‘PNP didn’t follow protocols in anti-drugs ops’

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    PHILIPPINE law enforcers did not follow standard operating protocol (SOP) in the conduct of anti-drug operations in more than half of the cases where suspects were killed for allegedly resisting arrest, Justice Secretary Menardo Guevarra admitted to the United Nations on Wednesday night.

    Guevarra said this was among the initial findings of the inter-agency panel that reviewed the deaths of 5,655 suspected users and traders of prohibited narcotics in relation to the government’s war against illegal drugs.

    In a speech before participants of the High-Level Segment of the 46th Session of the UN Human Rights Council in “In more than half of the records reviewed, the law enforcement agents failed to follow standard protocols pertaining to coordination with other agencies and processing of the crime scene,” Guevarra said, the first acknowledgement by a government official of excesses and abuses in the PNP’s campaign against drugs.

    The secretary of the Department of Justice told his audience that the review showed that the police did not conduct full examination of weapons recovered from dead suspects.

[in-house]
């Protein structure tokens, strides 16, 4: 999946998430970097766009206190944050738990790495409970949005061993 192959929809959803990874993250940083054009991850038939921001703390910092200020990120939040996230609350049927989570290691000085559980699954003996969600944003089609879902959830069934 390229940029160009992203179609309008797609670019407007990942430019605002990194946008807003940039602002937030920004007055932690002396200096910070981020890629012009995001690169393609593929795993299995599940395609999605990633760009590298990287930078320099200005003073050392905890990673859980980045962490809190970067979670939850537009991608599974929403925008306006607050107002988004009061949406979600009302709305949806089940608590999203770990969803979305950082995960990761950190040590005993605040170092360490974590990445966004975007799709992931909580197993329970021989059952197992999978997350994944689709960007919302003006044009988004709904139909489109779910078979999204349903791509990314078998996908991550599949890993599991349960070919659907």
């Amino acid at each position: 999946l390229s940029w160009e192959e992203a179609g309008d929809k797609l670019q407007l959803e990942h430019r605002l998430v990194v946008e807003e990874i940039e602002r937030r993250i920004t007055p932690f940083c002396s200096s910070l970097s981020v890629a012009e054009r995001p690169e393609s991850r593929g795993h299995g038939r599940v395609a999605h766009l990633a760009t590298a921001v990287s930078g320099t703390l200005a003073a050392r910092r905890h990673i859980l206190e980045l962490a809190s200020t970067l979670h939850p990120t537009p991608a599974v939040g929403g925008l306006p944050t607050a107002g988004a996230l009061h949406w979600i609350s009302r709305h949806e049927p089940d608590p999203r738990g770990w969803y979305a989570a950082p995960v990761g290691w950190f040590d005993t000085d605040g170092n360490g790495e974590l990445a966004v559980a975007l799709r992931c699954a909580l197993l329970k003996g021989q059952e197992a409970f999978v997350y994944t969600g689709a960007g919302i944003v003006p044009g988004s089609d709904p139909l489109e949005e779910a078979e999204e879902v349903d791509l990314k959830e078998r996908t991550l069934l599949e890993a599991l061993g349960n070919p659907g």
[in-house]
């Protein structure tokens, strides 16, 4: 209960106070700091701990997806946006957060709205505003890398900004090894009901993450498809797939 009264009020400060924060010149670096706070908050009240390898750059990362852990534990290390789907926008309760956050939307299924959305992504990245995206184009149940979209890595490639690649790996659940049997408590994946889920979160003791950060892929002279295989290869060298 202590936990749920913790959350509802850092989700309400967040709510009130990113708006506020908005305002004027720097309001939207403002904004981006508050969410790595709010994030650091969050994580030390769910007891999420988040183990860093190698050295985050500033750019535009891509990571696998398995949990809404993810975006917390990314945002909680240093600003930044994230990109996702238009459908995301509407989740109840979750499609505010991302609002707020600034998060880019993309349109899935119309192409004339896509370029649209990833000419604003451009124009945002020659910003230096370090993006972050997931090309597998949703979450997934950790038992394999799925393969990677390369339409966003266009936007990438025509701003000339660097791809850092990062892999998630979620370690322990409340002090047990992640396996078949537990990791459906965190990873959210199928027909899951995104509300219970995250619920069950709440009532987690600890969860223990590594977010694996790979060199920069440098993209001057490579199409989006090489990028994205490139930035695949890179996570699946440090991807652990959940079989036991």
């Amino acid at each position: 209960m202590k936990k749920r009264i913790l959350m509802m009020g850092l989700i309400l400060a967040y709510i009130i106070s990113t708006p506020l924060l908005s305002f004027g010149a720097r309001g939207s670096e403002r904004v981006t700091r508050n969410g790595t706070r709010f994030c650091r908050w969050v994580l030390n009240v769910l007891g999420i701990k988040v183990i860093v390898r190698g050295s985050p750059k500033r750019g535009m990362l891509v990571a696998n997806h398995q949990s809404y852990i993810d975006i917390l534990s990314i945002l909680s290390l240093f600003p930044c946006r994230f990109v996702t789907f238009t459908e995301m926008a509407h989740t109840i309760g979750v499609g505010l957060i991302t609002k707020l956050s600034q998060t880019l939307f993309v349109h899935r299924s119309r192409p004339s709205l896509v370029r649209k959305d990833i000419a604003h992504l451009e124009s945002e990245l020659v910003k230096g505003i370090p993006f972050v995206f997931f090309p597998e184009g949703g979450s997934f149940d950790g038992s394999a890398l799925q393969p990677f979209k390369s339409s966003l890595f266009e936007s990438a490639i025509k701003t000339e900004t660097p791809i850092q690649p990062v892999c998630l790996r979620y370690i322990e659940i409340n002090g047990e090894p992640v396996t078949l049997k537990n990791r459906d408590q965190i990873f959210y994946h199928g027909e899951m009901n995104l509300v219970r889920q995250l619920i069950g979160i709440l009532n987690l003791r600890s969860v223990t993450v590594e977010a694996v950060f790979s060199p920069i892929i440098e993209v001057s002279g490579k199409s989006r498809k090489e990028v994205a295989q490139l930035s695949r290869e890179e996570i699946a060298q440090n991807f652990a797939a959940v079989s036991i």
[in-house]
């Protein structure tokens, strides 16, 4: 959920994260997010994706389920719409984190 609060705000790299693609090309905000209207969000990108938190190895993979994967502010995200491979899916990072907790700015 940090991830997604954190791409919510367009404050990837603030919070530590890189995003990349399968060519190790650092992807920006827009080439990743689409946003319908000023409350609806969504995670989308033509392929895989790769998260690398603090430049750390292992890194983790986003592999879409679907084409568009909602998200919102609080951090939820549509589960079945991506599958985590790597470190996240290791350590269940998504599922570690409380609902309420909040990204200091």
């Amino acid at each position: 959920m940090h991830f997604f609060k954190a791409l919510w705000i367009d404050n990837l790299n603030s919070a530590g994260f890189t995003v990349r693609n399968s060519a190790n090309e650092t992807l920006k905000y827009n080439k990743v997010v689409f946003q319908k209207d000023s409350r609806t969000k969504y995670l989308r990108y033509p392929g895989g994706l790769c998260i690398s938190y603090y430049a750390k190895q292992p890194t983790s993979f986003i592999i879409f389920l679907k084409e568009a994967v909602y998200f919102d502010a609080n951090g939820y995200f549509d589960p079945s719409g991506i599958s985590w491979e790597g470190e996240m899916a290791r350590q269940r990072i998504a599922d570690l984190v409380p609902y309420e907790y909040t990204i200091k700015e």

“Our initial and preliminary findings confirm that in many of these cases, law enforcement agents asserted that the subject of the anti-drug operations resisted arrest or attempted to draw a weapon and fight back. Yet, no full examination of the weapon was conducted, no verification of its ownership undertaken, and no request for ballistic examination or paraffin test was pursued until its completion,” Guevarra added.

    Guevarra said that due to the COVID-19 pandemic, the inter-agency panel headed by the DOJ was only able to look at a “sample size” of the 5,655 deaths who were killed in “nanlaban incidents,” or when the suspect/suspects resisted arrest.

    Aside from the DOJ, the other members of the panel are the Departments of Foreign Affairs and the Interior and Local Government, National Bureau of Investigation, Philippine Drug Enforcement Agency, Dangerous Drugs Board, Presidential Management Staff, Presidential Communications Operation Office and the Presidential Human Rights Committee Secretariat. The CHR is also involved in the review as an independent monitoring body.

    Guevarra told reporters the DOJ panel reviewed cases from Bulacan, including San Jose Del Monte City; Cavite, including Bacoor City; Pampanga, including Angeles City; and parts of the National Capital Region because “these are the areas with the highest number of incidents.”

    He added the panel “may expand the geographical coverage of the review so that they can see the overall picture.”

    Justice Undersecretary Adrian Sugay said that out of the 5,655 deaths in anti-illegal drug operations which was covered in the drug war review, only 916 complaints were filed with the National Prosecution Service as of December 2020, and only 328 were made available for review.

    Guevarra said the initial findings have been referred to PNP higher authorities, who he said, told the panel that appropriate internal investigations have already been conducted.